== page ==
Doing a tethered shoot is something that's new to me. I decided to take a serious look when I saw Peter Hurley shoot tethered in his 4 hour video tutorial, The Art Behind the Headshot.
Hurley shoots with a Hasselblad equipped with a digital back, and thethers to his computer with proprietary Hasselblad software. I shoot with a Canon 5D II.
Canon provides a software package with the 5D II called EOS Utility that includes a tethering application. I used this for my first thethered shoot, and found it had limitations because it did not mesh well with my workflow.
Here's a headshot of my friend, Adam, that resulted from this tethered shoot.
I took a total of 105 shots, and love the way each image pops up on the screen within seconds. But Canon's EOS Utility doesn't make it easy to switch back and forth between grid display of the pictures to a full-screen display of a single individual shot.
I don't mean to dismissively knock EOS Utility. It does an excellent job showing each image right after it's shot. It can also permit continuous live view of what the camera sees, right on the computer screen. I know I'll be using this software whenever I need a live view application. But for easily switching from a grid view to a full-screen individual view, I had to look elsewhere.
An internet search using the question "How to tether with a Canon Mark II" readily produced links to a variety of sources, some of them referencing Lightroom 3.
Lightroom 3 has a critical place in my image processing workflow. Any tethering that works directly through Lightroom would be an enormous benefit to me. Lightroom is the first place my images go when I import them into my computer. To be honest, I wasn't even aware Lightroom had a tethering capability until I did the web search.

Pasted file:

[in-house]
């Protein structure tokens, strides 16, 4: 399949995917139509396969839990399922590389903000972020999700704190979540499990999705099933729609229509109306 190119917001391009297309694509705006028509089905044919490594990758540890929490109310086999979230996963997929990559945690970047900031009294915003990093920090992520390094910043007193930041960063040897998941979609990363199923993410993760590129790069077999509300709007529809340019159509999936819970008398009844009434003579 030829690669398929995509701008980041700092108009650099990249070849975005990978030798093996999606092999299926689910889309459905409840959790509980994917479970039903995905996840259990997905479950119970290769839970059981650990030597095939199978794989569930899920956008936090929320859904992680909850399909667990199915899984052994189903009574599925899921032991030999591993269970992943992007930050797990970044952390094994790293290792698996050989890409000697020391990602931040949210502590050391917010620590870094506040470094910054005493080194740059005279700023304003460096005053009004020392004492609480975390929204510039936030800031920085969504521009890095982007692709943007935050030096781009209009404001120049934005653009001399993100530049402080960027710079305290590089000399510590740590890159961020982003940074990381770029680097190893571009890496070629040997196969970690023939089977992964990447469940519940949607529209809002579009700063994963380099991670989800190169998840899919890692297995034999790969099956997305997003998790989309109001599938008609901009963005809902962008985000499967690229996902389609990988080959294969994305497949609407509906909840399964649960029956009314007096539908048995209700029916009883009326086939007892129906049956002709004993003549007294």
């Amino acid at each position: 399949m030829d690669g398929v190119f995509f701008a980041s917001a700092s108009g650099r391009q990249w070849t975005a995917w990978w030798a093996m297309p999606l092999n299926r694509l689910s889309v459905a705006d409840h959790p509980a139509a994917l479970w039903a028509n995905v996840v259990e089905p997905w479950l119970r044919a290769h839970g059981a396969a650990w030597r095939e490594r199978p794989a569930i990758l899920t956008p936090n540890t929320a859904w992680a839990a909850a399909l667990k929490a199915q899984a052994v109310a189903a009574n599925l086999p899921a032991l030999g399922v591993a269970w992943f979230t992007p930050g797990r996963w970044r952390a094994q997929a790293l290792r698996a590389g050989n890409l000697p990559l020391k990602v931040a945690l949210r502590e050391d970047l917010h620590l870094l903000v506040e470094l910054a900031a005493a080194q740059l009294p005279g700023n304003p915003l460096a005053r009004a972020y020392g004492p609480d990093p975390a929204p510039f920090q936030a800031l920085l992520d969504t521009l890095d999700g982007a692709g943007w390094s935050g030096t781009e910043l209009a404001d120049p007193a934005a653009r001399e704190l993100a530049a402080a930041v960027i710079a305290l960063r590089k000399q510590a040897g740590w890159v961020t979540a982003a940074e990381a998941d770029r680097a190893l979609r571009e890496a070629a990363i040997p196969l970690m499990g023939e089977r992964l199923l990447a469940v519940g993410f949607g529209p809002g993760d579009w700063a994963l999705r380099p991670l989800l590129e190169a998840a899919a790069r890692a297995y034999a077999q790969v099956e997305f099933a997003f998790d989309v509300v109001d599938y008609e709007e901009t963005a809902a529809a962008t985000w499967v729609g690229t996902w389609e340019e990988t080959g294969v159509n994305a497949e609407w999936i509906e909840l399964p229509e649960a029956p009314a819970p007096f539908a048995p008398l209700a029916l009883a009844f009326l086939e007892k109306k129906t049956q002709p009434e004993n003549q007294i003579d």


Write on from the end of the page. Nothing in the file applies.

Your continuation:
I tethered up and tested it out on my cat. When the cat decided he had enough, I continued by taking pictures of furniture. Connecting to the computer and starting up the tethered shoot with Lightroom 3 is so simple there's no reason not to use it whenever I shoot in a controlled setting, such as a studio for portraits or product shots, or when I'm taking interior architectural shots. The ability to check an image during a shoot on a laptop's screen it too valuable to ignore.
Here are the steps involved in tethering my Canon 5D II to Lightroom 3. I'd guess this would be the same for any camera that can tether.
1. Use the tether cable to connect the camera to a USB port on the computer.
2. Open Lightroom 3
3. Turn on the camera's power
4. In the Library window, click on the File tab at the top left of the screen
5. Scroll down to and click on Tethered Capture, then select Start Tethered Capture
4. On the next pop-up screen that appears, give the session a name. There are also places to attach key words, etc.
5. After clicking OK, a bar appears that shows the camera's settings. It even has a button to optionally trigger the shutter with the mouse.
6. Start shooting
The pictures will lay out one by one on a grid display. To see any of them individually, simply click on the desired image.
The best way to gain familarity with this feature of Lightroom 3 is to just use it. One word of caution: If I remove the bar with the camera settings, the tethered function shuts down. If the bar is blocking images on the screen, move it out of the way instead of removing it.